This is going to be a short one. Today’s post is inspired by my French students that seem to have difficulties differentiating between LIKE – WOULD LIKE TO – WOULD.
Let’s start with LIKE.
“Like” can be followed by to-infinitive or a verb finishing in -ing. It refers generally a person’s likes and dislikes.
I like eating Italian food. I like to eat Italian food.
In American English the form with to-infinitive seems to be more frequent than the -ing form. There is little difference in meaning between the two forms: the -ing form emphasises the action, experience and enjoyment; we use the to-infinitive form to express habits or preferences. (see the Cambridge Dictionary entry here)
I like swimming a lot —- I like to swim in the morning before going to work.
WOULD LIKE TO
When “would” is followed by “like, love, hate, prefer”, we use the to-infinitive form and not the -ing form. “Would like to” refers to what a person wants or prefers to do.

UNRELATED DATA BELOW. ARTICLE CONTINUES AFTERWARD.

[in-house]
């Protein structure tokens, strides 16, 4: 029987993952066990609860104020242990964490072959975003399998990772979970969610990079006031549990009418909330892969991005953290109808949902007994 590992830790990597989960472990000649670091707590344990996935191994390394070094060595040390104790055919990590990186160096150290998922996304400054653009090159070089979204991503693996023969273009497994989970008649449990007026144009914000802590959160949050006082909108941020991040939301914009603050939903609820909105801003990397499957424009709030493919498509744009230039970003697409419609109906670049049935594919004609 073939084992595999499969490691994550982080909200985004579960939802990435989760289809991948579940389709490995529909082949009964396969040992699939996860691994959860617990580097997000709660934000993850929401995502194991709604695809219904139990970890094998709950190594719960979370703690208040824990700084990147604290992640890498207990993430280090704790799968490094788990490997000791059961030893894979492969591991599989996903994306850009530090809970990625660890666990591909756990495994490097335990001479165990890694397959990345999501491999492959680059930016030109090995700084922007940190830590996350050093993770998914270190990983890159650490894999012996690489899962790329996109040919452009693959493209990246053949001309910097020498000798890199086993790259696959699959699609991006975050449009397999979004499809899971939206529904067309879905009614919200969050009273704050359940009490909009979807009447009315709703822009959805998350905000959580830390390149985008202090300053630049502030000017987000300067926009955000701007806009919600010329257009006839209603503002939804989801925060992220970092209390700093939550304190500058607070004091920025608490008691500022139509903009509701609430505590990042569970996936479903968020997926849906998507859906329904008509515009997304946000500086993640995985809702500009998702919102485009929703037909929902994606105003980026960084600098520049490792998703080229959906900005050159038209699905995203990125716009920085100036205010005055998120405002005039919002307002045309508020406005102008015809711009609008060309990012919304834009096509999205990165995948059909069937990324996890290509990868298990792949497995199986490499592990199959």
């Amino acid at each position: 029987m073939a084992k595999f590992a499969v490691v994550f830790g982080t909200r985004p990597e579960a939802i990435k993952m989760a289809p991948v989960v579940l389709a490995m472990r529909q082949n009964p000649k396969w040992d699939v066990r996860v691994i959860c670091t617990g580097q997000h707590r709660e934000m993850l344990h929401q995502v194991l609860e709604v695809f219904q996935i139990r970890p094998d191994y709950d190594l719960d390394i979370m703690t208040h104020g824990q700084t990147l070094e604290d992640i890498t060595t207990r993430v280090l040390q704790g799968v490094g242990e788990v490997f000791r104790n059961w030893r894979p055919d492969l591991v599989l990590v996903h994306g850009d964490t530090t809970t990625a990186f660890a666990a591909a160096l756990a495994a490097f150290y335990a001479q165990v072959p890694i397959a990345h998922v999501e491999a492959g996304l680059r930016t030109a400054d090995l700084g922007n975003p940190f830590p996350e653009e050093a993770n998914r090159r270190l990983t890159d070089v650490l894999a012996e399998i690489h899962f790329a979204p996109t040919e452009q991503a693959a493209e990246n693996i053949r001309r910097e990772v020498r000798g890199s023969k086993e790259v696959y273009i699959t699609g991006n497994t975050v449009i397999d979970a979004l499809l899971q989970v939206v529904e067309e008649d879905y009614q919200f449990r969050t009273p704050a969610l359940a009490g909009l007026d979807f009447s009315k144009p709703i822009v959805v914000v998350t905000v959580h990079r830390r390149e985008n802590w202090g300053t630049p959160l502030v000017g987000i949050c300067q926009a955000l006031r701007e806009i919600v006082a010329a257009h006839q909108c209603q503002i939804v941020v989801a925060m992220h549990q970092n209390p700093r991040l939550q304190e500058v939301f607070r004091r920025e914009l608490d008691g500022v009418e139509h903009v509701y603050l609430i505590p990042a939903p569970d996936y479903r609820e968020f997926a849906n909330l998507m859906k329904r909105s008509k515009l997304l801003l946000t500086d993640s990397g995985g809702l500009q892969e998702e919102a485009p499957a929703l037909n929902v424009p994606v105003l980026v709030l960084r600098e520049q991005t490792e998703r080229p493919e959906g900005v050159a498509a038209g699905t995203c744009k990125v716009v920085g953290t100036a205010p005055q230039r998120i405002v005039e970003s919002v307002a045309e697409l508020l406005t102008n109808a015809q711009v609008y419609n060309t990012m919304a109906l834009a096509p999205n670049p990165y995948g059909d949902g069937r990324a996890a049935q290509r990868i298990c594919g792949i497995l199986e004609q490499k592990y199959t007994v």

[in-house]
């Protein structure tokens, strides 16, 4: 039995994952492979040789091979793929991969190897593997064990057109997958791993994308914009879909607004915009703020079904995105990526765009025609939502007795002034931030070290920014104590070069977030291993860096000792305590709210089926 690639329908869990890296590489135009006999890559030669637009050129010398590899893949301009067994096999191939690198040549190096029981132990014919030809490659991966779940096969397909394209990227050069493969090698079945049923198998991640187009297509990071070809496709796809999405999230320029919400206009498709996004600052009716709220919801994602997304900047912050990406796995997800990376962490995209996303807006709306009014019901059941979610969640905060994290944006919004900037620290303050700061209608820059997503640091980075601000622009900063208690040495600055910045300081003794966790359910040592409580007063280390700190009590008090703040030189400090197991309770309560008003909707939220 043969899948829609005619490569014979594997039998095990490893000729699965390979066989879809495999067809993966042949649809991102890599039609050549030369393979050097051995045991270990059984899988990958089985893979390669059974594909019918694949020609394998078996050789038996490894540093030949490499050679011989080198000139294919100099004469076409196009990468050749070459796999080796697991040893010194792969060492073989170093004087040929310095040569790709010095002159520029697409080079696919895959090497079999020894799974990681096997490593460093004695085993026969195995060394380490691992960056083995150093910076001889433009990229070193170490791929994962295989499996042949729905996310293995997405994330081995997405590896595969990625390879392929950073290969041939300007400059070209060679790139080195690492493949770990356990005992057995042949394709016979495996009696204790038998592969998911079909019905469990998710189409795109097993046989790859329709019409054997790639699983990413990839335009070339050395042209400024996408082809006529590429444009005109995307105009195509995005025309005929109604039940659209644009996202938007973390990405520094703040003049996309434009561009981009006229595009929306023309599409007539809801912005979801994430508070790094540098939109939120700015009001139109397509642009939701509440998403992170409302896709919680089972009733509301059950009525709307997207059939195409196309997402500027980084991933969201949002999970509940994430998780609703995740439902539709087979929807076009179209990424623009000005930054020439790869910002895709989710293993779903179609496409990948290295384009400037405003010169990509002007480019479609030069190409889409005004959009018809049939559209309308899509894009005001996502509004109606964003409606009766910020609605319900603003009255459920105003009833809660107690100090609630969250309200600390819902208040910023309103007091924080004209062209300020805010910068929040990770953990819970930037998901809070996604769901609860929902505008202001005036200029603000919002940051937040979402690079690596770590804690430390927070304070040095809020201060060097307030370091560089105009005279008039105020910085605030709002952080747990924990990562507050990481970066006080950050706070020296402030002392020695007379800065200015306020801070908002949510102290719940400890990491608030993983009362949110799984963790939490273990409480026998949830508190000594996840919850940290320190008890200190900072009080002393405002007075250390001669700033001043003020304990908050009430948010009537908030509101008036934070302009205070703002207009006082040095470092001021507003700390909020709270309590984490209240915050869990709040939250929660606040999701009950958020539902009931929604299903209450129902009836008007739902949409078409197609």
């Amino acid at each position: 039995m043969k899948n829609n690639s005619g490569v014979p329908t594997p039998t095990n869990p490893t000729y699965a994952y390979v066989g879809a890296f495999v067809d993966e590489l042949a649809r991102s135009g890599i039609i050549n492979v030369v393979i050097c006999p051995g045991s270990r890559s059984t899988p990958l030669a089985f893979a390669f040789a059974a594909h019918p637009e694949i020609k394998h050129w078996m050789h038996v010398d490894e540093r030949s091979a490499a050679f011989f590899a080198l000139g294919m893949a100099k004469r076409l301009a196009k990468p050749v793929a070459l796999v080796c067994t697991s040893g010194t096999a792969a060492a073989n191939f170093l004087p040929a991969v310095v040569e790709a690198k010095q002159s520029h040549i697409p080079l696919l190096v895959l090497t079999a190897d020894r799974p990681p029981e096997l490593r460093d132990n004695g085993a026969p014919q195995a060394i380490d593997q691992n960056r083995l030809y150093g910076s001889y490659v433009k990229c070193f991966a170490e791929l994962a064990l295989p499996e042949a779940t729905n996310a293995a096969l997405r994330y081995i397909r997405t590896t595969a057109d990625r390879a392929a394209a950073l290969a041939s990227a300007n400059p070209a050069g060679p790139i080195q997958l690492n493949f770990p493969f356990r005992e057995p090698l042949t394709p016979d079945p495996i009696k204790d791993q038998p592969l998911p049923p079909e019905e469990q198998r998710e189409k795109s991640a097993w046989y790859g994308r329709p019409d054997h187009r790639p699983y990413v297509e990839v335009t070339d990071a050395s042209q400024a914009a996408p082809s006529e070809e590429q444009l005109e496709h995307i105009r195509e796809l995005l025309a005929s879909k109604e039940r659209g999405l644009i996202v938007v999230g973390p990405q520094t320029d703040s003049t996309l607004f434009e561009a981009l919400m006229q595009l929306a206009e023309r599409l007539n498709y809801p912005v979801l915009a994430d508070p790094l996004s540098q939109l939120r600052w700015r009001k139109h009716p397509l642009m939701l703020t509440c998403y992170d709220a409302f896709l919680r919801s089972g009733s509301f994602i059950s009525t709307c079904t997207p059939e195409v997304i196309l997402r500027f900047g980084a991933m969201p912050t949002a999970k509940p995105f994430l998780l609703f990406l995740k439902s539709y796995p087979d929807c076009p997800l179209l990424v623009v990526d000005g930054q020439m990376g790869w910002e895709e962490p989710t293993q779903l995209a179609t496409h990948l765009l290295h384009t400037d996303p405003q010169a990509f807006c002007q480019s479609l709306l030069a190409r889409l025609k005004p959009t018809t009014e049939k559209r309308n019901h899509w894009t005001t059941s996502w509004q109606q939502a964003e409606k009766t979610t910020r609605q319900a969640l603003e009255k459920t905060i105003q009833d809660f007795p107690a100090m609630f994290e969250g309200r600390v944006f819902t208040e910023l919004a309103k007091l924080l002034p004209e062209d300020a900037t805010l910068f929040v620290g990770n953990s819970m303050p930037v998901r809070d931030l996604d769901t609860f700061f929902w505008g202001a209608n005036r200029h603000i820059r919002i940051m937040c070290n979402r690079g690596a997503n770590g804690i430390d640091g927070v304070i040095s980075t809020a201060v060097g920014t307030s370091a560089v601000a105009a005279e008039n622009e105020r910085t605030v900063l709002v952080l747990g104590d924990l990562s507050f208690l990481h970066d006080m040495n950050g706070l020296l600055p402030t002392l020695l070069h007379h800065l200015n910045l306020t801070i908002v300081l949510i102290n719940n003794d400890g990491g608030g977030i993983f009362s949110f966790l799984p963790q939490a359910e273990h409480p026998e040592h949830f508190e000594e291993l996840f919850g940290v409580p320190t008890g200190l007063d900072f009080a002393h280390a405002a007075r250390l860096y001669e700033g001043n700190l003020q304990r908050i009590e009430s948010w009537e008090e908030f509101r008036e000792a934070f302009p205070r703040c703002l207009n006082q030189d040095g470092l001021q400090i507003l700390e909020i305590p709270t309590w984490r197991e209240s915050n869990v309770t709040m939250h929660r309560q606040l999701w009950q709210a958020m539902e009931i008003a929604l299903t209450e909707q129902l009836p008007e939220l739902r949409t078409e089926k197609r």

I would like to go for a swim later.
I would like going for a swim. is incorrect.
I would love to have a cup of hot coffee, thank you.
It’s also used in offers: Would you like to have some tea? or requests: I would like to have a coffee, please.
It can also be followed by a noun, not only the to-infinitive: I would like a tomato pizza.
“Would” is a modal verb with multiple meanings always followed by the infinitive without to. You can read about its multiple uses of “would” here.
Let’s look at the difference in meaning between “like”, “would like” and “would” in similar sentences.
- I like living in a small town. (I live in a small town and I like it there.)
- I would like to live in a small town because it’s quieter than a city. (I probably live in a noisy city, and I would prefer to live in a small town instead).
- I would live in New York if I could. (I don’t live in New York, but if I had the chance I would go live there.)
I hope this was useful! Thanks for reading and stay tuned for the next posts. Please contact me for any reason; I love receiving messages and answering questions!
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